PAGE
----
Green Square residents and visitors will welcome the Year of the Pig in style, with Sydney Lunar Festival celebrations extending to Sydney’s fastest growing neighbourhood for the first time.
The City of Sydney festival from 1–10 February will see two special Lunar Lanterns at Green Square and everything from lights and lion dances to classical violin and calligraphy demonstrations to celebrate the Lunar New Year.
The two dog lanterns by Shanghai artist Fan Dongwang are part of the celebrated citywide exhibition, extending from Circular Quay to Chinatown. Visitors will find a ‘pig in a blanket’ lantern in the plaza and two towering yin and yang dog lanterns guarding the entrance to the state-of-the-art library entrance.
Lord Mayor Clover Moore and Councillor Robert Kok will take part in the festivities with a red packet walk in Green Square on Saturday 9 February.
“I am very excited to be bringing the City’s Sydney Lunar Festival celebrations to Green Square for the first time” the Lord Mayor said.
“Green Square is home to nearly 31,000 residents, and with new community facilities such as the library and plaza now open, it’s the perfect time to extend our festivities into this exciting new neighbourhood”
I look forward to ringing in the Year of the Pig and I invite all our Green Square residents to step out and enjoy the array of events on offer to celebrate Lunar New Year.”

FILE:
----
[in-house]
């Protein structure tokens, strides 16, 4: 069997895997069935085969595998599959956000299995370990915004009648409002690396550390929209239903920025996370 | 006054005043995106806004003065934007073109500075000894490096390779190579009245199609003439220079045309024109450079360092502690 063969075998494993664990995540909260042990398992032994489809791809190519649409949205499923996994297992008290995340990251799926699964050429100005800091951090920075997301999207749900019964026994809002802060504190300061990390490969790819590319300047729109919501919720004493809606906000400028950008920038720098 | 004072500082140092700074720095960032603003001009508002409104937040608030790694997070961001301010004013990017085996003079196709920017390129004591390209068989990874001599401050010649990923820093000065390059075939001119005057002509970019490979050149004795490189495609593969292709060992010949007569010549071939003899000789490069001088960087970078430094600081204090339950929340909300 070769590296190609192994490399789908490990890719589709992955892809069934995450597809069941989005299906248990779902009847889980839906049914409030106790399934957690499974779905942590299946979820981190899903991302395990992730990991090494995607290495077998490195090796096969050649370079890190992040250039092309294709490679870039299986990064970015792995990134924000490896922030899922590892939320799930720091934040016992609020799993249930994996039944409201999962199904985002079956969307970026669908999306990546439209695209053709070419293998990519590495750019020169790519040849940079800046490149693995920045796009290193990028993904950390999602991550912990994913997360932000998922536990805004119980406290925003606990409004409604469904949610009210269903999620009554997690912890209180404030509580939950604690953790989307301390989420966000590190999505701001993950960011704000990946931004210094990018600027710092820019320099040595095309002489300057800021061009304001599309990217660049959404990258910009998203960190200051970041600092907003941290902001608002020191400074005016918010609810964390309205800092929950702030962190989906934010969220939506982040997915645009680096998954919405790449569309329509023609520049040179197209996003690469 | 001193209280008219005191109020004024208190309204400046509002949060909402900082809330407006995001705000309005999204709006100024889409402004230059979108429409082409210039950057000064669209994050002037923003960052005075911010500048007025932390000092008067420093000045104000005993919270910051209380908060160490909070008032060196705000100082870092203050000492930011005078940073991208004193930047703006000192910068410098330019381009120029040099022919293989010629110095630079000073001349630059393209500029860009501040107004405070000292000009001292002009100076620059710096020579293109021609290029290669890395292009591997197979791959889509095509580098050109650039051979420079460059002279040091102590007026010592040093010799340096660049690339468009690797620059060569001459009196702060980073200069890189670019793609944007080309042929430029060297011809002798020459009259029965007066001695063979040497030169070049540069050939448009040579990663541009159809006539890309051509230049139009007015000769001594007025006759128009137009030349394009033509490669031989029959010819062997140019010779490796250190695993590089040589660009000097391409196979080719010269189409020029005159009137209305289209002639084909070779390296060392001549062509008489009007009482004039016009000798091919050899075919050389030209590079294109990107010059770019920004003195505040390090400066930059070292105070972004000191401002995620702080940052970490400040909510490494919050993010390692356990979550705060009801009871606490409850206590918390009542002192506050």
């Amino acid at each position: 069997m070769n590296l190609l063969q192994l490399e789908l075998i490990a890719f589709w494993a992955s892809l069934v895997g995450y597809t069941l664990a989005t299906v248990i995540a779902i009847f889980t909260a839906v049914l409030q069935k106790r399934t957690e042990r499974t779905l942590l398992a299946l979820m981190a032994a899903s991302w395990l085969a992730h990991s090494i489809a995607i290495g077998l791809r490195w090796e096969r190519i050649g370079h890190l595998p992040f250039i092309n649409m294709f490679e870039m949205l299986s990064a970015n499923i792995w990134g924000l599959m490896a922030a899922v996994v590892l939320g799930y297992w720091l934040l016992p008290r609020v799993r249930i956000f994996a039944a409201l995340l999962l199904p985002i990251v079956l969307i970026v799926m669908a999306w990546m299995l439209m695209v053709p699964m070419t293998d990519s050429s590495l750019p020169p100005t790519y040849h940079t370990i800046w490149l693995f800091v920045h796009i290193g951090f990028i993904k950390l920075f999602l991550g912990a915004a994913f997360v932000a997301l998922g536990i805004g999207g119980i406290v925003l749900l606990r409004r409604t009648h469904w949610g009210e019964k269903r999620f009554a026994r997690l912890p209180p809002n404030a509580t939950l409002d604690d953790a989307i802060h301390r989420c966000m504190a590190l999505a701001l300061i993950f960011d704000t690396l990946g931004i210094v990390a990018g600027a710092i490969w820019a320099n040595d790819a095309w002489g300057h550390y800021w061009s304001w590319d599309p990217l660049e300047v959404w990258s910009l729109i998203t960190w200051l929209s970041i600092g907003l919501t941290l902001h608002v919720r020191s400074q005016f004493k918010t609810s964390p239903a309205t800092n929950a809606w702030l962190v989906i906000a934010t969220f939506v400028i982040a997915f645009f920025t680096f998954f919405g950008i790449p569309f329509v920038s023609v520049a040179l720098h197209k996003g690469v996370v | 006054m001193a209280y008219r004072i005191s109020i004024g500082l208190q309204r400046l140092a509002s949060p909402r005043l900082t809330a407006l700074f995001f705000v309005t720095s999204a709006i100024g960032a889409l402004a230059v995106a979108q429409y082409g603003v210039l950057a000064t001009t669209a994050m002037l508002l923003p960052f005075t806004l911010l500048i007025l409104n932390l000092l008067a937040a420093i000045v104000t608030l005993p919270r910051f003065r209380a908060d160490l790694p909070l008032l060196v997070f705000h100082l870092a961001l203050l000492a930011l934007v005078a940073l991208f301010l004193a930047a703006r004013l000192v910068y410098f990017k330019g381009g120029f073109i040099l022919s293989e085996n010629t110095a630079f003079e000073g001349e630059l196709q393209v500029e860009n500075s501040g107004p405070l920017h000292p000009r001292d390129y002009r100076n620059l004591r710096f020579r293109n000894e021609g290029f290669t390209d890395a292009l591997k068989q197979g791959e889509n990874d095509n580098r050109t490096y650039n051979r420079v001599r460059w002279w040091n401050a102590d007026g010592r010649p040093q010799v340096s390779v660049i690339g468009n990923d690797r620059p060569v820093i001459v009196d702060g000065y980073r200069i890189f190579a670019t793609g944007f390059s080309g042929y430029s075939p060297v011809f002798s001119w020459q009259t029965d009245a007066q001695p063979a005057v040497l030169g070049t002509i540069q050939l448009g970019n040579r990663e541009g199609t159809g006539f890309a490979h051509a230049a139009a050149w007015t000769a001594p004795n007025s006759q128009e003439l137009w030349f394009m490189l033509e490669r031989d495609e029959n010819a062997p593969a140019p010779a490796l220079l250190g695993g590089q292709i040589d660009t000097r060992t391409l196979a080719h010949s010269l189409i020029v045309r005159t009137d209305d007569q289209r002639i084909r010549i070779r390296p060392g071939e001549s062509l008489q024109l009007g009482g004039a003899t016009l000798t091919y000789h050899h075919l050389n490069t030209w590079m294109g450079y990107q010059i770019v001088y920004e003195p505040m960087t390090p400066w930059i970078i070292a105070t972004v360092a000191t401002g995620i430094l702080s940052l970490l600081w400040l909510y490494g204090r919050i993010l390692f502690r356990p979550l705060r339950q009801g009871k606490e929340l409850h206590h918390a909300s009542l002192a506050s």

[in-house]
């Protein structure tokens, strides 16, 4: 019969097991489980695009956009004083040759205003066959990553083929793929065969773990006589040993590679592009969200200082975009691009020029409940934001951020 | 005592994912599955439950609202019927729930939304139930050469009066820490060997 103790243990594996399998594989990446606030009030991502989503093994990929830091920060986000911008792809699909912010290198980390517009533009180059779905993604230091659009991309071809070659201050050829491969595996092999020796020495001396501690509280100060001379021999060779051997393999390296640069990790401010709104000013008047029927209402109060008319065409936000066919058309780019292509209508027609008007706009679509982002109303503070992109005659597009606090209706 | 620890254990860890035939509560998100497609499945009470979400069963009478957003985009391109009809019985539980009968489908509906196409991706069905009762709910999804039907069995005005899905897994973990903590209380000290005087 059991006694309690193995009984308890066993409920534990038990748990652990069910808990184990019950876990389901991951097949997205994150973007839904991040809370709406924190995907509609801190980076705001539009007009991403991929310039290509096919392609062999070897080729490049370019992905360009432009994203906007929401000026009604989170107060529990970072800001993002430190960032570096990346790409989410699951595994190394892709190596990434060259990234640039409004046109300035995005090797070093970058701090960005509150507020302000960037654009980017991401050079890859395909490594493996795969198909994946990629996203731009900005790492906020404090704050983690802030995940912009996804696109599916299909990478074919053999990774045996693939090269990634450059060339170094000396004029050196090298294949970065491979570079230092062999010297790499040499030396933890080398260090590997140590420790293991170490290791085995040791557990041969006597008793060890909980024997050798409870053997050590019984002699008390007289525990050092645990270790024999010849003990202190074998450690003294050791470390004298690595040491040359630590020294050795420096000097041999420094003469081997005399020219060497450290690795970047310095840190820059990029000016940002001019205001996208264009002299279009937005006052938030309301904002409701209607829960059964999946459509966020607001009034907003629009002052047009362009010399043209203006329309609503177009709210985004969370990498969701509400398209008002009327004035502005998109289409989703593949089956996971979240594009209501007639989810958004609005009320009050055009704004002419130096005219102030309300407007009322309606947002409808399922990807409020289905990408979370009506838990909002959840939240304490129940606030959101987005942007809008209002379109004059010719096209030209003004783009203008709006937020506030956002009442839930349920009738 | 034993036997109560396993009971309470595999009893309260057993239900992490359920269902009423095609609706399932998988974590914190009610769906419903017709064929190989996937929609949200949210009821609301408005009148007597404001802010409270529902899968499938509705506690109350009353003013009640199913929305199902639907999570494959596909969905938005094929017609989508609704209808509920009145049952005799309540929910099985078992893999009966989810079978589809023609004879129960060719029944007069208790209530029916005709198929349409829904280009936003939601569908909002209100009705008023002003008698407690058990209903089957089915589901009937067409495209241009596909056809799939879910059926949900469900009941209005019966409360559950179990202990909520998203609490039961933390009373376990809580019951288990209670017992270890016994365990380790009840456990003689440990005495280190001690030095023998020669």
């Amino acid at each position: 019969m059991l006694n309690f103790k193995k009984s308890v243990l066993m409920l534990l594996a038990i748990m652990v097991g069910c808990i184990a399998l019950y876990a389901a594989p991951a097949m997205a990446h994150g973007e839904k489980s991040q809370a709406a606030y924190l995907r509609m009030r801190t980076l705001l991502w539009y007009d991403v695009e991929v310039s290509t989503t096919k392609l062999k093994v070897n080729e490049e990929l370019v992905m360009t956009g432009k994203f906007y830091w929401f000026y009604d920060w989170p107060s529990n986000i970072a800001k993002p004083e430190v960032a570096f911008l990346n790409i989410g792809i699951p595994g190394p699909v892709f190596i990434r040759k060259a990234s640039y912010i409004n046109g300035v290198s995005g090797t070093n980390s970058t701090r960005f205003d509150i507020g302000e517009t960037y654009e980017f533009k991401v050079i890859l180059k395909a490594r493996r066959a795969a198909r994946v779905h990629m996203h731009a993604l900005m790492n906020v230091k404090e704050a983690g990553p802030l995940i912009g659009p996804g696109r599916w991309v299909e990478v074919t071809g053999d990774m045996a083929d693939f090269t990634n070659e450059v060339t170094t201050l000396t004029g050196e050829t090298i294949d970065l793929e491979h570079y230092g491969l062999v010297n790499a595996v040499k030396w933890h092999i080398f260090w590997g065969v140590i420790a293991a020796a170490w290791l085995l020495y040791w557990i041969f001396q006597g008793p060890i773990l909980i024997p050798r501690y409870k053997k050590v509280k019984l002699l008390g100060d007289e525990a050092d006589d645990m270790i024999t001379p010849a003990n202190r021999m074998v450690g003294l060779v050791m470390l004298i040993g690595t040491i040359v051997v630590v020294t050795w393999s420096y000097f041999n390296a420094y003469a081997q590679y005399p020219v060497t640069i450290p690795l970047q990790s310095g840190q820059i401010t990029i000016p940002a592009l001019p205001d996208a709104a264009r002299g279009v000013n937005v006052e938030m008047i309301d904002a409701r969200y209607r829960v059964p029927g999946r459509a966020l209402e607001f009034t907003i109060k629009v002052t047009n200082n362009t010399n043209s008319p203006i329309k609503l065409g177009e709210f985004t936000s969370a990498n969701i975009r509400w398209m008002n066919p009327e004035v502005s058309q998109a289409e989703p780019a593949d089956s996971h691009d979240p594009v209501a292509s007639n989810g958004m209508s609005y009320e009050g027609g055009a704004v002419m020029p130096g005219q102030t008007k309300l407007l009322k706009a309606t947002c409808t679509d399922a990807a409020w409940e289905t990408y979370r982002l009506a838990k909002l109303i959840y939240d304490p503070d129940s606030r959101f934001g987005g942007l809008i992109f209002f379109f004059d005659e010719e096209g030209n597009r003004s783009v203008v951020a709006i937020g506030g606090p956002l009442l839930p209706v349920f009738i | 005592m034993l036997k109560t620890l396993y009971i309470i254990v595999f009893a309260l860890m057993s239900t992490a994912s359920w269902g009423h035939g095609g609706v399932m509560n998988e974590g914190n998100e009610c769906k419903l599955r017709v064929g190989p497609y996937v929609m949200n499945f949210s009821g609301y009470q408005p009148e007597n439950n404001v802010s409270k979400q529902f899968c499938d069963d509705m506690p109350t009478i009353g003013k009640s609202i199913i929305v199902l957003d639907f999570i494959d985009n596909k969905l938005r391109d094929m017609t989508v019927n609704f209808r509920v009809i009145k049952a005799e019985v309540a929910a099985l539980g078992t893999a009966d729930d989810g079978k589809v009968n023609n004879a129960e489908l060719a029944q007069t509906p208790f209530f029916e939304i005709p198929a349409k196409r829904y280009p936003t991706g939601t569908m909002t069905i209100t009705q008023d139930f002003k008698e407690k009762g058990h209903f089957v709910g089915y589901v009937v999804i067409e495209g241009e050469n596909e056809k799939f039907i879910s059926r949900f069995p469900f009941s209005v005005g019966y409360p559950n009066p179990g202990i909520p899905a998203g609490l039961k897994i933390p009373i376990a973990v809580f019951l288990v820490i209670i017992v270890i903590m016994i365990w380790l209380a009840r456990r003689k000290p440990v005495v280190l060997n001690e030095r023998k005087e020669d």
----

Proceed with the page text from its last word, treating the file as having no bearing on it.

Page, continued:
A program of classical music performances by three Asian-Australian musicians, including pianist Van Leucia and 11-year-old violinist Justine Zhang, will be a highlight of the Green Square celebrations, taking place in the library tower on Saturday 9 February from 11am–12.30pm.
The highly talented Miss Zhang said: “The lunar year festival is an important annual event for me, my family and friends. My performance at the Green Square concert will give me the opportunity to stand up on a stage and share my talents, and celebrate the festival in my way – through the language of music.
“I was born in the year of golden pig in 2007, so I am especially happy this year. The pig represents luck, good fortune and wealth, and symbolises a hardworking, truthful, generous, reliable person, like I try to be.”
The library, which will be adorned by festive red lanterns, will host a free Chinese calligraphy demonstration on Saturday 2 February from 1pm to 3pm, where visitors can learn about calligraphy and try their hand at the ancient Chinese art.
Sydney Lunar Festival has evolved from a small community celebration in Chinatown 23 years ago and now attracts more than 1.3 million visitors from all over the world each year.
Sydney Lunar Festival runs from 1 to 10 February. For more details on the program and to plan your festival experience, see sydneylunarfestival.com